Hot waves


Hot flashes are a feeling of heat that spreads throughout the body, with the most pronounced sensation in the head and neck area.< /strong>

These sensations are usually brief lasting from about 30 seconds to several minutes and are sometimes associated with reddening of the skin and/or sweating.

This condition is a common symptom of the body’s transition to menopause in women, but it is not seen in all women approaching menopause. Feelings of heat can occur as a result of some rare diseases.

What are the symptoms?

Hot flashes often begin to appear periodically before the menstrual changes suggestive of menopause have developed.

That’s why these hot sensations can appear years before the actual menopause. Hot flashes always appear as a feeling of warmth, but can be associated with other symptoms such as:

• An unpleasant diffuse sensation of heat throughout the body, which is best expressed in the head and neck area – this is the most characteristic manifestation of the condition.
• It is possible to there is redness or redness on the skin.
• Some women begin to sweat profusely, including at night;
Palpitations – an unpleasant feeling of skipping or a strong beating of the heart, can sometimes be a concomitant phenomenon.
Cold chills or shivering may appear after the warm wave;

Symptoms usually develop suddenly, with no preceding signs, and last less than a minute to several minutes.

What are the causes?

The exact causes are not known, but it is believed that the declining levels of estrogen during the transition of the female organism to menopause contribute to the appearance of hot sensations.


Disturbances in the body’s thermoregulation are the cause of hot flashes, but the exact mechanism by which hormone levels affect the body’s heat regulation is not well understood.

Although hot sensations are usually associated with the onset of menopause in women, some rare clinical conditions can cause hot flashes and disturbances in the body’s ability to regulate its temperature.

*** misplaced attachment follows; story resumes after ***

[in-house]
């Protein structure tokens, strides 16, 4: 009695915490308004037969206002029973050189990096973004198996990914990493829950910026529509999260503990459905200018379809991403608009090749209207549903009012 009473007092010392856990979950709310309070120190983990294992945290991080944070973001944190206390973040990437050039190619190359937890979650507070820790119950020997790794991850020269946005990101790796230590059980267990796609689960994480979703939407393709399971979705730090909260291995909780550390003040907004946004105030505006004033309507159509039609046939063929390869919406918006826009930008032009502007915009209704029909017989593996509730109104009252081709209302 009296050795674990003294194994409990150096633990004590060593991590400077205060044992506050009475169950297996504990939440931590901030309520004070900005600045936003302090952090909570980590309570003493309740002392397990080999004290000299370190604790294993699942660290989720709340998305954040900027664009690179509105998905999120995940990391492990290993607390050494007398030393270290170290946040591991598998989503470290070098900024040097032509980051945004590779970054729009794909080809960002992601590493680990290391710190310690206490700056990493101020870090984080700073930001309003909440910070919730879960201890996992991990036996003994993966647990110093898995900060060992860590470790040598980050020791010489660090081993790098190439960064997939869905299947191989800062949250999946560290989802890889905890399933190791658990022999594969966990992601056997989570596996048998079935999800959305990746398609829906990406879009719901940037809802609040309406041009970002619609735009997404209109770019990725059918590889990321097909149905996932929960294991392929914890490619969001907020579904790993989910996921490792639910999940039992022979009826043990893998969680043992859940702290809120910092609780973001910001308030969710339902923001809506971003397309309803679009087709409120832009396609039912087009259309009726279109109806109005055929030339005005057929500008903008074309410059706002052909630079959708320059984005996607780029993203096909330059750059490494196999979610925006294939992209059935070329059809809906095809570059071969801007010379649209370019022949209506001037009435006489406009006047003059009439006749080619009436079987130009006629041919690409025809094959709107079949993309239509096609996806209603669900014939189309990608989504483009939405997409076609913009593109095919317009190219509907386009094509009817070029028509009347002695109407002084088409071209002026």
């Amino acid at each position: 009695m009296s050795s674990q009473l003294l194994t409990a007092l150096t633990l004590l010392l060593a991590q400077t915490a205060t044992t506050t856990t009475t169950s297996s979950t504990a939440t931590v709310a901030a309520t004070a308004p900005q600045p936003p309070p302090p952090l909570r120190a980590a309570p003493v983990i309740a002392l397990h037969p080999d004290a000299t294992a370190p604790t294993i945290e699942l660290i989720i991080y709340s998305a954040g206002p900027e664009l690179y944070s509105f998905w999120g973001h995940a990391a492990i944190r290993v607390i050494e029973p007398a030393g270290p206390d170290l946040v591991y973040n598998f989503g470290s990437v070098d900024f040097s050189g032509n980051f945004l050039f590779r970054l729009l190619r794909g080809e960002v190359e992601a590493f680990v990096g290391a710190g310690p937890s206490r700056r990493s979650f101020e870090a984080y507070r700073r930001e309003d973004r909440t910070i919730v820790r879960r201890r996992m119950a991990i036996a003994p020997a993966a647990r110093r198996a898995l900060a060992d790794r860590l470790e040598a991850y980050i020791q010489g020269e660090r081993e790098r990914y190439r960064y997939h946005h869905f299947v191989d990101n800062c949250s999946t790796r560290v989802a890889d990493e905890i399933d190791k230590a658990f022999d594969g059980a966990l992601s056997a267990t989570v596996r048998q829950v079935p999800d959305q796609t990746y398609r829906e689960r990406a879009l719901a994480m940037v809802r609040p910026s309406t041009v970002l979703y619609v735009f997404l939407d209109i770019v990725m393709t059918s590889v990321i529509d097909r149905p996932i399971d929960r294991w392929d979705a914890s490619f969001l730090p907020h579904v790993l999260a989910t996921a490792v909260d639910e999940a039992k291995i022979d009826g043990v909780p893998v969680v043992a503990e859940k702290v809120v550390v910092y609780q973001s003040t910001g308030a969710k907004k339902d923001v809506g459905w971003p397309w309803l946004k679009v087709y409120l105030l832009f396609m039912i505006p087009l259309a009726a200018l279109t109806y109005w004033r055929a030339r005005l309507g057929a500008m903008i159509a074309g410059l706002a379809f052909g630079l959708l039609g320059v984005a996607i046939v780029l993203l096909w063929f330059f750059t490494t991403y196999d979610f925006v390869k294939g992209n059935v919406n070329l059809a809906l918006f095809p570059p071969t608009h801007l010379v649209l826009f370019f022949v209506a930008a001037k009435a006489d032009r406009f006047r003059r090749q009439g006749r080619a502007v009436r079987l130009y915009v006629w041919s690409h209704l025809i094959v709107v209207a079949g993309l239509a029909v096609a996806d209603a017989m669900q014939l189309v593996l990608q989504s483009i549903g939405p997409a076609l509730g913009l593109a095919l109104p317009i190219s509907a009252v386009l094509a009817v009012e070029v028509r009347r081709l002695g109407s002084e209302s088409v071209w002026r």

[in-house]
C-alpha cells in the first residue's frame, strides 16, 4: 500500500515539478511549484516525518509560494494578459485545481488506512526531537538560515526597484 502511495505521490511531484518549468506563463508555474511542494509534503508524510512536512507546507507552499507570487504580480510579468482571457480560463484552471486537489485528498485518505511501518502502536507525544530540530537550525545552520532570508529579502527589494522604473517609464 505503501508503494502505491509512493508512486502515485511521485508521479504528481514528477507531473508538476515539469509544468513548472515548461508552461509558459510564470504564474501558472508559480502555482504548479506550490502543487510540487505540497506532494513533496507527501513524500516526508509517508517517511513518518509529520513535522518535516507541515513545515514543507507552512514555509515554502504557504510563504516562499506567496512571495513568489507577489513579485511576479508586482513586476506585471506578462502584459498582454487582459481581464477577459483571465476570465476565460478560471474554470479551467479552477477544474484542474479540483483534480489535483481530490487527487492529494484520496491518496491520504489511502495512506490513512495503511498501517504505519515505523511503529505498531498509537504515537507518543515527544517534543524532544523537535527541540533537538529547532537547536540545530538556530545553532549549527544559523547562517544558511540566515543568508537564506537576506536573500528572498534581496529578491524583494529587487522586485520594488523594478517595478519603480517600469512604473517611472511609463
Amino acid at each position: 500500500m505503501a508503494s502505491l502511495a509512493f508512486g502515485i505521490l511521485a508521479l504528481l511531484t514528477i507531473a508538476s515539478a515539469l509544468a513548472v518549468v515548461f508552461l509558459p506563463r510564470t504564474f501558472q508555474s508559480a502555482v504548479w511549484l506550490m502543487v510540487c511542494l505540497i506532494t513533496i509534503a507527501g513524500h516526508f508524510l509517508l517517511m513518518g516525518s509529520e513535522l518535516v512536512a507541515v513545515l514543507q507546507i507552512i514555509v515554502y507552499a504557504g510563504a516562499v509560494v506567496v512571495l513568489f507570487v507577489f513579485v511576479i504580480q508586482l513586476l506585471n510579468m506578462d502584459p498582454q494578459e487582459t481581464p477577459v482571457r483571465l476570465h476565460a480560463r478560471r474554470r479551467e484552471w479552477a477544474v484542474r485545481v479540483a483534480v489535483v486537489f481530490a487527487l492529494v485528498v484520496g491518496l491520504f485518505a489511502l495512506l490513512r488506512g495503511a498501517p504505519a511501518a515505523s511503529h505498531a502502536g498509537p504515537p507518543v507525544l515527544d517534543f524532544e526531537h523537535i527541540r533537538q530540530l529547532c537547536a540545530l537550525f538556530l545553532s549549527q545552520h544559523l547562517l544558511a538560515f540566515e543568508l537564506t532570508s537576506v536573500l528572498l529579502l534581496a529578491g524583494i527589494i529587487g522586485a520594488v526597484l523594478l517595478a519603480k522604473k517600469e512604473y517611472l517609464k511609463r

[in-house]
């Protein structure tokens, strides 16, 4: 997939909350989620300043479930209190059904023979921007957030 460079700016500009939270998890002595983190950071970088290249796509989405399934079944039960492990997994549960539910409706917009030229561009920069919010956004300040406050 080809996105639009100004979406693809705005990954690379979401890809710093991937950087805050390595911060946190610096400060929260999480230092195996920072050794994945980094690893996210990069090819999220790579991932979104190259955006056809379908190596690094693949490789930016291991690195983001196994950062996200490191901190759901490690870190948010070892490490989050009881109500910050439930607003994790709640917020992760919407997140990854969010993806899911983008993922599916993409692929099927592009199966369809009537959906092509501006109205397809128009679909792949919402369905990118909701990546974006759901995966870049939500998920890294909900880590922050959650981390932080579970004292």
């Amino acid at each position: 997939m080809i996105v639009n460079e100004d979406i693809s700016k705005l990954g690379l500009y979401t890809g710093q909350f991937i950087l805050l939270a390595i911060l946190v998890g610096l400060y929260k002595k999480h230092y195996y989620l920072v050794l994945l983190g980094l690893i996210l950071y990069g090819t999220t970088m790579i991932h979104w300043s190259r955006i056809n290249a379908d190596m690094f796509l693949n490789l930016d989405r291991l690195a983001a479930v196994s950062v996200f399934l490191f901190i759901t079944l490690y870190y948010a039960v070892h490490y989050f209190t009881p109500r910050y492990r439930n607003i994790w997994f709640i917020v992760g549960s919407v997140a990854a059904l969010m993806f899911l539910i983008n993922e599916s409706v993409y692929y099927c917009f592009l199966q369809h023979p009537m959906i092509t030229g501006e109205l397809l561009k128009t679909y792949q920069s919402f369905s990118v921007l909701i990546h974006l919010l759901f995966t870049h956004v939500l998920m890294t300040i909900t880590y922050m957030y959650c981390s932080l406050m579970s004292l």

An example of this is carcinoid syndrome, which occurs as a result of a type of endocrine tumor that stimulates the release of large amounts of the hormone serotonin. Also, hot sensations can occur as a side effect of some medicines, and sometimes they may be due to severe infections or malignancies.

Treatment for hot flashes

Some women report that exercise and relaxation techniques have helped them control their hot flashes, but controlled studies have failed to prove the benefit from such practices.

Keeping a cooler bedroom temperature and using cotton bedding can help relieve some symptoms related to the discomfort caused by hot flashes and night sweats.

The use of hormone replacement therapy with estrogens or a combination of estrogen and progesterone /progestin/ has proven its effectiveness over the years and leads to a significant reduction in the frequency and intensity of hot flashes.

However, multi-year studies of women on combined hormone therapy with estrogen and progesterone found an increased risk of heart attack, stroke and breast cancer compared to women who did not use synthetic hormones .

Studies of women on estrogen therapy alone show that use of synthetic estrogen increases the risk of stroke but not heart attack and breast cancer. However, estrogen therapy alone is associated with an increased risk of endometrial cancer – the lining of the uterus.

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